This may, or may not, represent a sincere conversion to Gandhism. The Prime Minister is hardly unaware of the tremendous worldwide reputation that Mahatma Gandhi enjoys, and is too savvy a marketing genius not to recognise the soft-power opportunity evoking Gandhiji provides, not to mention the global public relations disaster that would ensue if he were to denounce an Indian so universally admired. There may, therefore, be an element of insincerity to his newfound love for the Mahatma, as well as a shrewd domestic political calculation.
But the ambivalence speaks volumes: when many members of Mr. Modi’s BJP call for replacing Gandhiji’s statues across the country with those of his assassin, Nathuram Godse, the Prime Minister seeks to lay claim to the mantle of his fellow Gujarati for his own political benefit. At the same time, there is also a tangible dissonance between the official governmental embrace of Gandhiji and the unofficial ideological distaste for this icon, that is privately promoted by members and supporters of the present ruling dispensation, some of whose members have not hidden their view that his assassination was, in their eyes, a patriotic act.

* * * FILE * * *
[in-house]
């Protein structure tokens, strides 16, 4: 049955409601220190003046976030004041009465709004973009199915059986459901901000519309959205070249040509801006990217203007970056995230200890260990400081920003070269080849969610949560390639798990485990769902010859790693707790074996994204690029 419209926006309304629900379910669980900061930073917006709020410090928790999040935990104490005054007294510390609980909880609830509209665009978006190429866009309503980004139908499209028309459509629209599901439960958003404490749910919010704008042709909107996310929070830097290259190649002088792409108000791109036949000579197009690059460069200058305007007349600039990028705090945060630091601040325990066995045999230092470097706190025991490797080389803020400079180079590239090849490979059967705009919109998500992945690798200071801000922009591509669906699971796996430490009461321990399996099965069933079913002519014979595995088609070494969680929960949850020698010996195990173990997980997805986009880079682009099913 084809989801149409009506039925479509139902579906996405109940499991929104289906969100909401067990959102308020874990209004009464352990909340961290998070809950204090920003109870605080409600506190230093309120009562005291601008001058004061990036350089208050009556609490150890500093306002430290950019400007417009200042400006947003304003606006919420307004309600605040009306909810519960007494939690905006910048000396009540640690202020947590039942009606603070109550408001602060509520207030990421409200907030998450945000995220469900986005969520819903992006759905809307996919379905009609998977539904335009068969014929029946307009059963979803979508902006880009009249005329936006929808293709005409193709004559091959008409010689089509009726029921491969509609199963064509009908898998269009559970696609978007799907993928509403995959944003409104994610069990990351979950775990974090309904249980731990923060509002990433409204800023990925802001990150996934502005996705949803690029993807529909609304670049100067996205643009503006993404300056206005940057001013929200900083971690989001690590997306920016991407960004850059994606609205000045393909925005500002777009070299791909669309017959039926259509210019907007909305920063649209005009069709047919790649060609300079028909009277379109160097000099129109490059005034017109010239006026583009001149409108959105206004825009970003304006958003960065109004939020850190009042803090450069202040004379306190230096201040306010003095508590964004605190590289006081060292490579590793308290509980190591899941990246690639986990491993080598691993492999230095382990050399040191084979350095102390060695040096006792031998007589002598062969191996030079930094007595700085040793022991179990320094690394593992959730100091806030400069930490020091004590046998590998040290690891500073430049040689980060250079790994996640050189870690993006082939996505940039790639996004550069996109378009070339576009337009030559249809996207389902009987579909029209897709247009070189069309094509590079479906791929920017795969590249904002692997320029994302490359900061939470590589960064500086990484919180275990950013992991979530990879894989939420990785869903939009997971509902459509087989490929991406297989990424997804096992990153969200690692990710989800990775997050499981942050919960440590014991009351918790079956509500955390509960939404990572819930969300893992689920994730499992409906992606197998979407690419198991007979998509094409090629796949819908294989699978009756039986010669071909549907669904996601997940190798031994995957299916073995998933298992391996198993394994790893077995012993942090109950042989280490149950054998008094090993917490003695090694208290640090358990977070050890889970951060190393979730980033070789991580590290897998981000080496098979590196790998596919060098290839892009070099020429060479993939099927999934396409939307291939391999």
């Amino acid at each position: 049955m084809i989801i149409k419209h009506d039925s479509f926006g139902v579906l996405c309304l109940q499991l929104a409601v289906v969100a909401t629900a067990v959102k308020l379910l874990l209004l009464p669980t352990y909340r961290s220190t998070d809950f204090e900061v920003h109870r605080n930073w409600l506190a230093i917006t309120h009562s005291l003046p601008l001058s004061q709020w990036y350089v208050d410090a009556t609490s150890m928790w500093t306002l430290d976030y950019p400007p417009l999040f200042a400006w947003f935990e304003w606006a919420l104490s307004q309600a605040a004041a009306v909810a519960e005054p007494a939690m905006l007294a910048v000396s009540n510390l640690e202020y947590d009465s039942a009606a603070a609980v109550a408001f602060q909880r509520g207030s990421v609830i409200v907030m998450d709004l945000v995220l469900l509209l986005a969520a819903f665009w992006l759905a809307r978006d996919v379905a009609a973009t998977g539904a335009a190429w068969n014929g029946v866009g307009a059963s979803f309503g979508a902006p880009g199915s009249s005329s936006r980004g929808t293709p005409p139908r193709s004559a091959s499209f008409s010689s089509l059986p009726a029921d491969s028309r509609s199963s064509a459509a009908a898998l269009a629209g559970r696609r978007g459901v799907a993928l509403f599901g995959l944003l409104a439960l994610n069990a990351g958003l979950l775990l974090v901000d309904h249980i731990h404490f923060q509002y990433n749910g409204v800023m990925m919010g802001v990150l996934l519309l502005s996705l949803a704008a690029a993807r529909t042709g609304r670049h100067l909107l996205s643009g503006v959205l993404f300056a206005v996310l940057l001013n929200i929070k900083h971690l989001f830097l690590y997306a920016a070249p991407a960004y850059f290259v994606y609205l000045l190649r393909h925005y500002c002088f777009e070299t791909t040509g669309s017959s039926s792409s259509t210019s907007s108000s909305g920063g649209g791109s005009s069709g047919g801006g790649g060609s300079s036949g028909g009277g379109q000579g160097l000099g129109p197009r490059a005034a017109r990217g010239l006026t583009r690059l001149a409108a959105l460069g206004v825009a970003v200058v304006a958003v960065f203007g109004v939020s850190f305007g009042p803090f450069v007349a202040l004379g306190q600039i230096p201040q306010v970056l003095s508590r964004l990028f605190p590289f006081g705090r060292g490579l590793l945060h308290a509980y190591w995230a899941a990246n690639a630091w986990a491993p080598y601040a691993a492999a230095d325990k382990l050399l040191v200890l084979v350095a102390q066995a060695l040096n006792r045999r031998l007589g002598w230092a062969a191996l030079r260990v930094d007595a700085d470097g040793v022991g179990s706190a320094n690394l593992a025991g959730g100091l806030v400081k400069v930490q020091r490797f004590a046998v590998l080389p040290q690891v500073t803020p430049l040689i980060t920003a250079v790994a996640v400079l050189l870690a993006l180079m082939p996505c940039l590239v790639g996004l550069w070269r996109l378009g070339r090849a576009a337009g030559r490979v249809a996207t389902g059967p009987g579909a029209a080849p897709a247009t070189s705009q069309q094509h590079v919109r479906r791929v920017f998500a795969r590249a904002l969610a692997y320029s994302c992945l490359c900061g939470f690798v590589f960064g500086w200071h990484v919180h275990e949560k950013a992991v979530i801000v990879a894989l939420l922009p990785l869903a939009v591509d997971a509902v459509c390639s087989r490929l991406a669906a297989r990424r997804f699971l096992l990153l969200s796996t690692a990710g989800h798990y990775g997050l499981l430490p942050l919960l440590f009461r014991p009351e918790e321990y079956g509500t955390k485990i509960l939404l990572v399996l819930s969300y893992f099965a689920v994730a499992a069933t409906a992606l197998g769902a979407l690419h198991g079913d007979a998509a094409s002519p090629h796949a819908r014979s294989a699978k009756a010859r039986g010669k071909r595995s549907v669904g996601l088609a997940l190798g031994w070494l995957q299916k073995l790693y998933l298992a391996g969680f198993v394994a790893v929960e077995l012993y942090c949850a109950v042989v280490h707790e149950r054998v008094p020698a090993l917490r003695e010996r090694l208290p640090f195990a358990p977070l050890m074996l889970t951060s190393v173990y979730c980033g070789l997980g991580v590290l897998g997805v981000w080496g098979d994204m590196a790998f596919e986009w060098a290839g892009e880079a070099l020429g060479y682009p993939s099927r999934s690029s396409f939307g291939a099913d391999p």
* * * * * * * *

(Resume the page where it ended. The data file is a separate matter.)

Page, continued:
The vision of the Mahatma
It is a well understood reality that the vision of Gandhiji, an openly practising Hindu, differed greatly from that of Veer Savarkar and M.S. Golwalkar, the principal ideologues of the Hindu Mahasabha and its more militarised alter ego in the post-Independence era, the R SS and eventually, the BJP (formerly the Jana Sangh).
Gandhiji embodied the central approach of Advaita Vedanta, which preached an inclusive universal religion. Gandhiji saw Hinduism as a faith that respected and embraced all other faiths. He was profoundly influenced by the principles of ahimsa and satya and gave both a profound meaning when he applied them to the nationalist cause. He was a synthesiser of cultural belief systems: his signature bhajan of ‘Raghupati Raghava Raja Ram’ had another line, ‘Ishwara Allah Tero naam’. This practice emerged from his Vedantic belief in the oneness of all human beings, who share the same atman and, therefore, should be treated equally.